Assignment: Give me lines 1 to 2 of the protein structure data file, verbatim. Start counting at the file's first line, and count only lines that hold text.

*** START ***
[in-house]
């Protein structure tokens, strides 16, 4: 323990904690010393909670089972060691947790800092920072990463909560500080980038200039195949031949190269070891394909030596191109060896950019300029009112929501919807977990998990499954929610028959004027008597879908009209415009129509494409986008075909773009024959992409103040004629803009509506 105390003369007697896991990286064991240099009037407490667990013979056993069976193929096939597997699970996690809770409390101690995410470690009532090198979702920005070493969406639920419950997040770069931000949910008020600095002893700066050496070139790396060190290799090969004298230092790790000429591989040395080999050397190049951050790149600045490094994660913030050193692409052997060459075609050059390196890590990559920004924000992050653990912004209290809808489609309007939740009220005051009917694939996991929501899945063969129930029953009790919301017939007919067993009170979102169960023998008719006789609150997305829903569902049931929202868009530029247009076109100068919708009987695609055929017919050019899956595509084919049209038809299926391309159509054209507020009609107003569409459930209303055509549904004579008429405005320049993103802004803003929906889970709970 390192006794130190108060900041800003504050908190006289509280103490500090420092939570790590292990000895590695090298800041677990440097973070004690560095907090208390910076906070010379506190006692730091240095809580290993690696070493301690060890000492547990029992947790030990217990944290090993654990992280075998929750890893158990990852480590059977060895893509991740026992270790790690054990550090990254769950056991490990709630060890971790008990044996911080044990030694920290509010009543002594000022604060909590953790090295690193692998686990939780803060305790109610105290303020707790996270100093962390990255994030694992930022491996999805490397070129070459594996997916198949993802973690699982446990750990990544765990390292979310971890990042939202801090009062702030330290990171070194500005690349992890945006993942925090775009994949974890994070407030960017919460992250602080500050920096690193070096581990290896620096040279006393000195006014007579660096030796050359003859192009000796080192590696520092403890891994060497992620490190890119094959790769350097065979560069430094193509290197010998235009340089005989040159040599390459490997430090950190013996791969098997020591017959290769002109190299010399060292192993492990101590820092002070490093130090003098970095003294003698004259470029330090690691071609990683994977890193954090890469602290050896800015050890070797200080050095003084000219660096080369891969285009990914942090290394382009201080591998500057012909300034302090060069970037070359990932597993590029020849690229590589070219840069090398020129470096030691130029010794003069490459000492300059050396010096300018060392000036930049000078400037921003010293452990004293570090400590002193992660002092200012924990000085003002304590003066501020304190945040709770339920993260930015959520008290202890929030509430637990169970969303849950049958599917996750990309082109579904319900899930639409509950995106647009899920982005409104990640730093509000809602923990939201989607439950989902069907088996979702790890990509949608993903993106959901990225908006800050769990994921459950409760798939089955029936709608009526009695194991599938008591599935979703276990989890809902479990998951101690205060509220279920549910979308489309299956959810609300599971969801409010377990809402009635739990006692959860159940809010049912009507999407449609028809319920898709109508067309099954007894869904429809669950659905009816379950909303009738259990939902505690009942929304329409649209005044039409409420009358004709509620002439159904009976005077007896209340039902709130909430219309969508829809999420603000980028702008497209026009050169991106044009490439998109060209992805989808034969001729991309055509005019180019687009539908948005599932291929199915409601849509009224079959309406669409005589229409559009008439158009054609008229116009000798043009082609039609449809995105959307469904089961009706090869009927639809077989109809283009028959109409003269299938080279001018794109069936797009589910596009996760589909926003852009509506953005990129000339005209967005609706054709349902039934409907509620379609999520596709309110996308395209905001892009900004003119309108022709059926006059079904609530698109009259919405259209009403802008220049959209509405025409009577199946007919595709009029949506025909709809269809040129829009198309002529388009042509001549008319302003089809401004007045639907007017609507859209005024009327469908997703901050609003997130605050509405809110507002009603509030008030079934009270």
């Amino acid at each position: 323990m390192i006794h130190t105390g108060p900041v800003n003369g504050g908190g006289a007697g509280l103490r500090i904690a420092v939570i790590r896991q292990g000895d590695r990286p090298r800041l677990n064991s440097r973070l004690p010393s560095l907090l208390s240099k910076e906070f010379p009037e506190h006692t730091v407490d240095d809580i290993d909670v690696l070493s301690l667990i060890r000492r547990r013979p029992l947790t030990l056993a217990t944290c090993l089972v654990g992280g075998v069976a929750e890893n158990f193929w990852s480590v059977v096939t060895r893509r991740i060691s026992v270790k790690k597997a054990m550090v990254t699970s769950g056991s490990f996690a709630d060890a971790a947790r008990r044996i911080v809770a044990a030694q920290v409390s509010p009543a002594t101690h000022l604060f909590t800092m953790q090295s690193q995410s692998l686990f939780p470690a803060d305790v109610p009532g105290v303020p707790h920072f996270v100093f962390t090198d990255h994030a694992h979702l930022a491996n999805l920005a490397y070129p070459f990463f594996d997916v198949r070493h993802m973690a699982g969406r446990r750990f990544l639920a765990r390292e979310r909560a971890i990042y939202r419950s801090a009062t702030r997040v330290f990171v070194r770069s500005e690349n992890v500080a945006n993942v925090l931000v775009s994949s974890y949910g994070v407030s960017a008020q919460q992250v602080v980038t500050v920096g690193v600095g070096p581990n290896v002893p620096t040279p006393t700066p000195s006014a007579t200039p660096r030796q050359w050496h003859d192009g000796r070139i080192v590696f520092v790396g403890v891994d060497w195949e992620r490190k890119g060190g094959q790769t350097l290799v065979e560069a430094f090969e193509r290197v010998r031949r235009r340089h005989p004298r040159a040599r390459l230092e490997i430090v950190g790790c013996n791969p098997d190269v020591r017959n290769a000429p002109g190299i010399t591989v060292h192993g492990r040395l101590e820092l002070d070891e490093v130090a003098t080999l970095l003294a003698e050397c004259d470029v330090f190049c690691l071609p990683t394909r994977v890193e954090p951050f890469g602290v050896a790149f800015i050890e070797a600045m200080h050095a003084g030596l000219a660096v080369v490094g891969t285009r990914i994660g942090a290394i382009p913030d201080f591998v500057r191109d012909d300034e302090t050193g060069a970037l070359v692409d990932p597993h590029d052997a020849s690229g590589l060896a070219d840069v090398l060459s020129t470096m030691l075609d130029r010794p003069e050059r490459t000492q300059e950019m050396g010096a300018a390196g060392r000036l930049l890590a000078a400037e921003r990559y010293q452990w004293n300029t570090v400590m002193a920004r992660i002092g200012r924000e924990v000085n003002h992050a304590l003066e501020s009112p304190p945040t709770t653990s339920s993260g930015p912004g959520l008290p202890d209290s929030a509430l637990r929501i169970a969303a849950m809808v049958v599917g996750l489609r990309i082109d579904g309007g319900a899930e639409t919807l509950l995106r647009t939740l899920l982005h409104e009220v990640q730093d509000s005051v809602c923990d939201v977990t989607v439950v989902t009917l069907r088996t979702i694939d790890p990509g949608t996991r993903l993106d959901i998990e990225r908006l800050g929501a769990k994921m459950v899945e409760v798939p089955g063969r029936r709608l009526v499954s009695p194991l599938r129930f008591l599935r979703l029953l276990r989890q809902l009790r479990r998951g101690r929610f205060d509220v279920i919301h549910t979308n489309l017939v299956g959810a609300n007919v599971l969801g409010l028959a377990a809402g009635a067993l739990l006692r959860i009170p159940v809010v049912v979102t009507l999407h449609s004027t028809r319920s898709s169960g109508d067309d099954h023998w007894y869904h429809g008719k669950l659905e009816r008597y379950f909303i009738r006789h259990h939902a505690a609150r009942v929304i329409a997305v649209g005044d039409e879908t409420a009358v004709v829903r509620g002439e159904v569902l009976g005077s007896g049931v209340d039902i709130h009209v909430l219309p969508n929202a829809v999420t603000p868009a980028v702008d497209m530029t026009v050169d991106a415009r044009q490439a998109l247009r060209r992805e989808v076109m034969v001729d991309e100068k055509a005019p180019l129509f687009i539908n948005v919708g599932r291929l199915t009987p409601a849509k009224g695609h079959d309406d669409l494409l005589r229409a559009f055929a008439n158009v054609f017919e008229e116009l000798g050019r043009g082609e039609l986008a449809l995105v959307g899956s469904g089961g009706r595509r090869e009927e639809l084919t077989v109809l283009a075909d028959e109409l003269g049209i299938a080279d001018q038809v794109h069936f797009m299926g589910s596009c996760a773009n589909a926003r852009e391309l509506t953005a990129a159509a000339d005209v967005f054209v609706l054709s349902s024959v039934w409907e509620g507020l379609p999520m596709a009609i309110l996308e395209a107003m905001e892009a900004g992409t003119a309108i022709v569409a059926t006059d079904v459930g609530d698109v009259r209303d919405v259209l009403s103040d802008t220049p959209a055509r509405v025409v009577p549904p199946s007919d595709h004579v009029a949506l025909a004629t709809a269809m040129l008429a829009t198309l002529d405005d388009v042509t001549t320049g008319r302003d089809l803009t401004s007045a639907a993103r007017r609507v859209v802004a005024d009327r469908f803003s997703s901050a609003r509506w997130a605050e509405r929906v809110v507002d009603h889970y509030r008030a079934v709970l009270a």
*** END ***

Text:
[in-house]
């Protein structure tokens, strides 16, 4: 323990904690010393909670089972060691947790800092920072990463909560500080980038200039195949031949190269070891394909030596191109060896950019300029009112929501919807977990998990499954929610028959004027008597879908009209415009129509494409986008075909773009024959992409103040004629803009509506 105390003369007697896991990286064991240099009037407490667990013979056993069976193929096939597997699970996690809770409390101690995410470690009532090198979702920005070493969406639920419950997040770069931000949910008020600095002893700066050496070139790396060190290799090969004298230092790790000429591989040395080999050397190049951050790149600045490094994660913030050193692409052997060459075609050059390196890590990559920004924000992050653990912004209290809808489609309007939740009220005051009917694939996991929501899945063969129930029953009790919301017939007919067993009170979102169960023998008719006789609150997305829903569902049931929202868009530029247009076109100068919708009987695609055929017919050019899956595509084919049209038809299926391309159509054209507020009609107003569409459930209303055509549904004579008429405005320049993103802004803003929906889970709970 390192006794130190108060900041800003504050908190006289509280103490500090420092939570790590292990000895590695090298800041677990440097973070004690560095907090208390910076906070010379506190006692730091240095809580290993690696070493301690060890000492547990029992947790030990217990944290090993654990992280075998929750890893158990990852480590059977060895893509991740026992270790790690054990550090990254769950056991490990709630060890971790008990044996911080044990030694920290509010009543002594000022604060909590953790090295690193692998686990939780803060305790109610105290303020707790996270100093962390990255994030694992930022491996999805490397070129070459594996997916198949993802973690699982446990750990990544765990390292979310971890990042939202801090009062702030330290990171070194500005690349992890945006993942925090775009994949974890994070407030960017919460992250602080500050920096690193070096581990290896620096040279006393000195006014007579660096030796050359003859192009000796080192590696520092403890891994060497992620490190890119094959790769350097065979560069430094193509290197010998235009340089005989040159040599390459490997430090950190013996791969098997020591017959290769002109190299010399060292192993492990101590820092002070490093130090003098970095003294003698004259470029330090690691071609990683994977890193954090890469602290050896800015050890070797200080050095003084000219660096080369891969285009990914942090290394382009201080591998500057012909300034302090060069970037070359990932597993590029020849690229590589070219840069090398020129470096030691130029010794003069490459000492300059050396010096300018060392000036930049000078400037921003010293452990004293570090400590002193992660002092200012924990000085003002304590003066501020304190945040709770339920993260930015959520008290202890929030509430637990169970969303849950049958599917996750990309082109579904319900899930639409509950995106647009899920982005409104990640730093509000809602923990939201989607439950989902069907088996979702790890990509949608993903993106959901990225908006800050769990994921459950409760798939089955029936709608009526009695194991599938008591599935979703276990989890809902479990998951101690205060509220279920549910979308489309299956959810609300599971969801409010377990809402009635739990006692959860159940809010049912009507999407449609028809319920898709109508067309099954007894869904429809669950659905009816379950909303009738259990939902505690009942929304329409649209005044039409409420009358004709509620002439159904009976005077007896209340039902709130909430219309969508829809999420603000980028702008497209026009050169991106044009490439998109060209992805989808034969001729991309055509005019180019687009539908948005599932291929199915409601849509009224079959309406669409005589229409559009008439158009054609008229116009000798043009082609039609449809995105959307469904089961009706090869009927639809077989109809283009028959109409003269299938080279001018794109069936797009589910596009996760589909926003852009509506953005990129000339005209967005609706054709349902039934409907509620379609999520596709309110996308395209905001892009900004003119309108022709059926006059079904609530698109009259919405259209009403802008220049959209509405025409009577199946007919595709009029949506025909709809269809040129829009198309002529388009042509001549008319302003089809401004007045639907007017609507859209005024009327469908997703901050609003997130605050509405809110507002009603509030008030079934009270």